Today more than ever, organizations are faced with the challenge to reduce costs and increase capacities while delivering increasingly better products and services. Facing global competition in the marketplace, organizations are struggling to be competitive, struggling to be profitable, and most importantly, struggling to survive. Dr. W. Edwards Deming once commented, “It is not necessary to change. Survival is not mandatory.” With the reality of going out of business, organizations in all industries are asking, “How do we change our approach to business to keep us relevant in our industry?”
As a Lean Six Sigma Master Black Belt, I’ve been known to think differently than others and my family has noticed. And many people have no idea what it is or what it means. “Martial arts? When did you do that? And what does Lean Six Sigma mean?” Ugh! They’ll never understand. Or, maybe this is the perfect opportunity to let them see me in action and they might just gain some insight into, “What is Six Sigma?”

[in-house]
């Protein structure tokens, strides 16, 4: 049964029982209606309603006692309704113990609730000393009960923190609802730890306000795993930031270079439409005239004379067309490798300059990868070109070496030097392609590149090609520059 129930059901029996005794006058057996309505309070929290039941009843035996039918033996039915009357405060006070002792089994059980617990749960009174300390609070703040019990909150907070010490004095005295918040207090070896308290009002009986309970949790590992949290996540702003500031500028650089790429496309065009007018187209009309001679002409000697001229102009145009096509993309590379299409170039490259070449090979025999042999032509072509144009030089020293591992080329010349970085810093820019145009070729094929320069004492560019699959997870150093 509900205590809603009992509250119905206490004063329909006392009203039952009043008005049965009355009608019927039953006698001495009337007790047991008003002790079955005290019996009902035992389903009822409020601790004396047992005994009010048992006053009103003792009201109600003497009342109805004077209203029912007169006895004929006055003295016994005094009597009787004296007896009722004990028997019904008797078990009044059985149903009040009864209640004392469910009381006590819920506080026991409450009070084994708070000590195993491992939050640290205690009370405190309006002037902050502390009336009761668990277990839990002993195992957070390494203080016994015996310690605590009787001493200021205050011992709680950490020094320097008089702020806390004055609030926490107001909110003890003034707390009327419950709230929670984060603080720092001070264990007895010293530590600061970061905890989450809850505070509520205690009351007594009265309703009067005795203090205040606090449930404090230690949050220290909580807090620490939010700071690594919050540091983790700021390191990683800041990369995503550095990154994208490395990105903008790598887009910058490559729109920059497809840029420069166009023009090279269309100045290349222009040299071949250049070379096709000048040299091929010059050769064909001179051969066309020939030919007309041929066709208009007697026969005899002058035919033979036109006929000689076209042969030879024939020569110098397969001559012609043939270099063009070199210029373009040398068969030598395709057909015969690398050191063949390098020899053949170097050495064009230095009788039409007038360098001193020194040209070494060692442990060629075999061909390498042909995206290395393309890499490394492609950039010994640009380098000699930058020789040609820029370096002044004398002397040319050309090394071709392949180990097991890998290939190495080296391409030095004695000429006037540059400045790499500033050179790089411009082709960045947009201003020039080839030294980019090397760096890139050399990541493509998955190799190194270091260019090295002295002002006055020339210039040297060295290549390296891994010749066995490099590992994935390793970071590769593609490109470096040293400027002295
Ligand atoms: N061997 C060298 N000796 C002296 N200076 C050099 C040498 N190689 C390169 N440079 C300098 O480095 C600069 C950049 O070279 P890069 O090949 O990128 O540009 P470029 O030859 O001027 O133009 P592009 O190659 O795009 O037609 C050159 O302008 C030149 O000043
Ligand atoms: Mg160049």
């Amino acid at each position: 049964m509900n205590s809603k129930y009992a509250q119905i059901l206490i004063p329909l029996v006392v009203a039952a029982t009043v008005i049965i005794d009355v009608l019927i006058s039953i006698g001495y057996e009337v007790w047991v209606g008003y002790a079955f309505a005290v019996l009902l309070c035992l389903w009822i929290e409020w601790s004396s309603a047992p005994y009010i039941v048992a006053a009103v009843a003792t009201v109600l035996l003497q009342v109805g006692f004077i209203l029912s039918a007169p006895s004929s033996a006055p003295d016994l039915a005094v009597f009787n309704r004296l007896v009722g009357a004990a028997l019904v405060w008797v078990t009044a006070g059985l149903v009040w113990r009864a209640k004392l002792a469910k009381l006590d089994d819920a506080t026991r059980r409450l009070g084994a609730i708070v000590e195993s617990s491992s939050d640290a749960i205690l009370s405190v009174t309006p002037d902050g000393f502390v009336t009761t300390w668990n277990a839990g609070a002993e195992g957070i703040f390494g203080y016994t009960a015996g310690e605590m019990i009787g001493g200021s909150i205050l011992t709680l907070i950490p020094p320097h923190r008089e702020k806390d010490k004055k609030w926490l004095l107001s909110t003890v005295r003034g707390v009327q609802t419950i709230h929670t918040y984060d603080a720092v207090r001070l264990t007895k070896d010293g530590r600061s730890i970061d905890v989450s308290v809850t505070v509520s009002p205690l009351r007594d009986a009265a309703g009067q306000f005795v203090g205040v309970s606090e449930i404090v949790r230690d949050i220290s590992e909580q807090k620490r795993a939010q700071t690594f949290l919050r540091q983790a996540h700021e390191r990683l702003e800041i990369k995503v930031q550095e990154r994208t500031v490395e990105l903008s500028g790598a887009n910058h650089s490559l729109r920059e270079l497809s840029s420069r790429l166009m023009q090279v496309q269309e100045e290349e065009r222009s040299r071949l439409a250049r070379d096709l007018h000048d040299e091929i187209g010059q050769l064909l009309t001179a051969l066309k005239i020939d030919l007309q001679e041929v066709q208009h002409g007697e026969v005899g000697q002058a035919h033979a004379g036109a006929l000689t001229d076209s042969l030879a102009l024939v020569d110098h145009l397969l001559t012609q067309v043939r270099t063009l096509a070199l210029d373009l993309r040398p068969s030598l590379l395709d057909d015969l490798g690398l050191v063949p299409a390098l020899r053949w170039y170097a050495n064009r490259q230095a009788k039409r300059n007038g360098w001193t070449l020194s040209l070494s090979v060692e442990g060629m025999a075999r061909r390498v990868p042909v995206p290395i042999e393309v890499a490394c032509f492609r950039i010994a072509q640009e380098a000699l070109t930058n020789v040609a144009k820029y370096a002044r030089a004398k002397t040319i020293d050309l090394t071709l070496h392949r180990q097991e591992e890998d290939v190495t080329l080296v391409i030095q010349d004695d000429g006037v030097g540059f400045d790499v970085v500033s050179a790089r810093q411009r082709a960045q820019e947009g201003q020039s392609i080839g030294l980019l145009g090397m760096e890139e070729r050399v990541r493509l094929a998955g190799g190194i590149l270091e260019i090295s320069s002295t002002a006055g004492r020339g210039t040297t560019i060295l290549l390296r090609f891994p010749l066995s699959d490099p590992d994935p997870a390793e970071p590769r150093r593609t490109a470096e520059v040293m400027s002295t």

In any organization, work can be broken down into two categories – operations and projects. Operations are the organization’s on-going, repetitive activities, such as manufacturing, staffing or accounting. These activities are primarily focused on keeping things running. On the other hand, project work is temporary in nature, having defined start and end dates; project work produces unique outputs. Though both categories of work have some things in common (people, resources, goals), they require different sets of skills and tools.
Can you answer yes to the following question? At work, do you have the opportunity to do what you do best every day? According the author Tom Rath in the book Strengths Finder 2.0, those who answered yes to this question are six times more likely to be engaged in their work and three times more likely to have a better quality of life in general. According to this study by the Gallup organization of over 10 million people, only a third of them “strongly agreed” with this statement.
Say the phrase, “We need to hold people more accountable” to your team and most of them will likely have a negative reaction. Why? Because for many, the connotation of the word “accountability” was created by an unpleasant experience involving blame, coercion, criticism and more work. What we say we mean versus what they perceive is often contradictory.